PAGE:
Cats usually, but not always land on their feet. Felines are often able to land on their feet but the height of the fall is an important factor in how safe is the landing they make.
Cats have a highly-tuned sense of balance and have very flexible backbones (they have more vertebrae than humans), which allows them to twist their bodies around to right themselves when they fall. A cat’s innate ability to reorient its body during a fall is called the righting reflex, and it’s observable in kittens starting with 3 weeks old. By 7 weeks, this skill is fully developed.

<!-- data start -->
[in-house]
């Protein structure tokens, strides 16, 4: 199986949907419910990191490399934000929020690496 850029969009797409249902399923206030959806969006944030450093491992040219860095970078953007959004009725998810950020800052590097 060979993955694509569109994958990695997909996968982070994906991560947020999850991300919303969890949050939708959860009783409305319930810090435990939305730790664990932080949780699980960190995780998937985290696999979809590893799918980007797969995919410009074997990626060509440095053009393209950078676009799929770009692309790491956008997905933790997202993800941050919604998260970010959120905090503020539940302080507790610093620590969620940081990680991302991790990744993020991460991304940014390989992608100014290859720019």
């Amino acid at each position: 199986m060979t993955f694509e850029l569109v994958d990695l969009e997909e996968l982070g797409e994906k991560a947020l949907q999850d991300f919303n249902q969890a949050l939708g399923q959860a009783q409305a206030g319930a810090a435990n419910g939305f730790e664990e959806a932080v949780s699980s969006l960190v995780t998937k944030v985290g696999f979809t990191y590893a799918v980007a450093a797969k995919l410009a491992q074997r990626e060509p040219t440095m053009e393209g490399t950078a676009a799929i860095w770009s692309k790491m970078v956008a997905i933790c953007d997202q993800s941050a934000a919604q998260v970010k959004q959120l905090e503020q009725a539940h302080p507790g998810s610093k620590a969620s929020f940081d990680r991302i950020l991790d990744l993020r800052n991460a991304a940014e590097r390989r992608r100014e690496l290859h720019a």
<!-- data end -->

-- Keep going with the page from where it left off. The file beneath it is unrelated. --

When a cat jumps or falls from a high place, it uses either its sight or its vestibular apparatus (a balance system located in the inner ear) to determine up from down, and then rotates its upper body to face downward. Its lower body follows suit.
If you have cats, be careful and secure your windows! A bird or squirrel can easily distract a cat enough to cause them to lose their balance — cats can be injured in a fall, even if they can land on their feet. Sometimes shorter falls, from one or two stories, can be riskier than higher falls because the cats may not have enough time to right themselves.